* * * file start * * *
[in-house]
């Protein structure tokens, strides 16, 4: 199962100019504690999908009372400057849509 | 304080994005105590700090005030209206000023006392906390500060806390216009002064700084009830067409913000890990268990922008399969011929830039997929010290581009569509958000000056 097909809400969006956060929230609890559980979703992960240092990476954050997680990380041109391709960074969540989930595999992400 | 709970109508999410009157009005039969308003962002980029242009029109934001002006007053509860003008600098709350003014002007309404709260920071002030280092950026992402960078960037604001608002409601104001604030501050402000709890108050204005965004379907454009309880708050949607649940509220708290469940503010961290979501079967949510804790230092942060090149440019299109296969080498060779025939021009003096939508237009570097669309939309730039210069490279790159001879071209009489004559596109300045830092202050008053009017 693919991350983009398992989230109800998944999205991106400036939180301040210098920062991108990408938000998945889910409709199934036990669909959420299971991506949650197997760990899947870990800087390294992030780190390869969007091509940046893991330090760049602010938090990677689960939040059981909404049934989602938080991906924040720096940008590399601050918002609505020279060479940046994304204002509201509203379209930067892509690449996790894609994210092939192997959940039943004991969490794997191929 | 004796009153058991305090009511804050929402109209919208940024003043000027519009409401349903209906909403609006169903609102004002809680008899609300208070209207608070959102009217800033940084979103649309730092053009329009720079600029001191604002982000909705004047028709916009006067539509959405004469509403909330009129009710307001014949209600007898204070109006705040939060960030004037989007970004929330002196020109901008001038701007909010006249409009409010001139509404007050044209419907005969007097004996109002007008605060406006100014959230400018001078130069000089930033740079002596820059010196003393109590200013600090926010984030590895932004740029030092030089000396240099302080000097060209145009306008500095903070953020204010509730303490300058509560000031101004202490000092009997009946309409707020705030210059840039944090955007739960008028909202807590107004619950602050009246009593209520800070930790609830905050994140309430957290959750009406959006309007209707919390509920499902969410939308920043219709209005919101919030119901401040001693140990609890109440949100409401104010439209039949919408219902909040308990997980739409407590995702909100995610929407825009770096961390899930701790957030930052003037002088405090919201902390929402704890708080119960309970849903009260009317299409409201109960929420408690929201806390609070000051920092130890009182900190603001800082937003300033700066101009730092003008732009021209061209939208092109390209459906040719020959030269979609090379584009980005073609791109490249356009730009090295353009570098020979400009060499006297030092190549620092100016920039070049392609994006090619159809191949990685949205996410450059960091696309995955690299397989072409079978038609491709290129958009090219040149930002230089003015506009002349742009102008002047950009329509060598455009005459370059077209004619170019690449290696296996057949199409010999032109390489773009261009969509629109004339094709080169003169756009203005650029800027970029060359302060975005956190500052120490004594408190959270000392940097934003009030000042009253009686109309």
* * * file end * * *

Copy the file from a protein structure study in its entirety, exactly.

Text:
[in-house]
């Protein structure tokens, strides 16, 4: 199962100019504690999908009372400057849509 | 304080994005105590700090005030209206000023006392906390500060806390216009002064700084009830067409913000890990268990922008399969011929830039997929010290581009569509958000000056 097909809400969006956060929230609890559980979703992960240092990476954050997680990380041109391709960074969540989930595999992400 | 709970109508999410009157009005039969308003962002980029242009029109934001002006007053509860003008600098709350003014002007309404709260920071002030280092950026992402960078960037604001608002409601104001604030501050402000709890108050204005965004379907454009309880708050949607649940509220708290469940503010961290979501079967949510804790230092942060090149440019299109296969080498060779025939021009003096939508237009570097669309939309730039210069490279790159001879071209009489004559596109300045830092202050008053009017 693919991350983009398992989230109800998944999205991106400036939180301040210098920062991108990408938000998945889910409709199934036990669909959420299971991506949650197997760990899947870990800087390294992030780190390869969007091509940046893991330090760049602010938090990677689960939040059981909404049934989602938080991906924040720096940008590399601050918002609505020279060479940046994304204002509201509203379209930067892509690449996790894609994210092939192997959940039943004991969490794997191929 | 004796009153058991305090009511804050929402109209919208940024003043000027519009409401349903209906909403609006169903609102004002809680008899609300208070209207608070959102009217800033940084979103649309730092053009329009720079600029001191604002982000909705004047028709916009006067539509959405004469509403909330009129009710307001014949209600007898204070109006705040939060960030004037989007970004929330002196020109901008001038701007909010006249409009409010001139509404007050044209419907005969007097004996109002007008605060406006100014959230400018001078130069000089930033740079002596820059010196003393109590200013600090926010984030590895932004740029030092030089000396240099302080000097060209145009306008500095903070953020204010509730303490300058509560000031101004202490000092009997009946309409707020705030210059840039944090955007739960008028909202807590107004619950602050009246009593209520800070930790609830905050994140309430957290959750009406959006309007209707919390509920499902969410939308920043219709209005919101919030119901401040001693140990609890109440949100409401104010439209039949919408219902909040308990997980739409407590995702909100995610929407825009770096961390899930701790957030930052003037002088405090919201902390929402704890708080119960309970849903009260009317299409409201109960929420408690929201806390609070000051920092130890009182900190603001800082937003300033700066101009730092003008732009021209061209939208092109390209459906040719020959030269979609090379584009980005073609791109490249356009730009090295353009570098020979400009060499006297030092190549620092100016920039070049392609994006090619159809191949990685949205996410450059960091696309995955690299397989072409079978038609491709290129958009090219040149930002230089003015506009002349742009102008002047950009329509060598455009005459370059077209004619170019690449290696296996057949199409010999032109390489773009261009969509629109004339094709080169003169756009203005650029800027970029060359302060975005956190500052120490004594408190959270000392940097934003009030000042009253009686109309």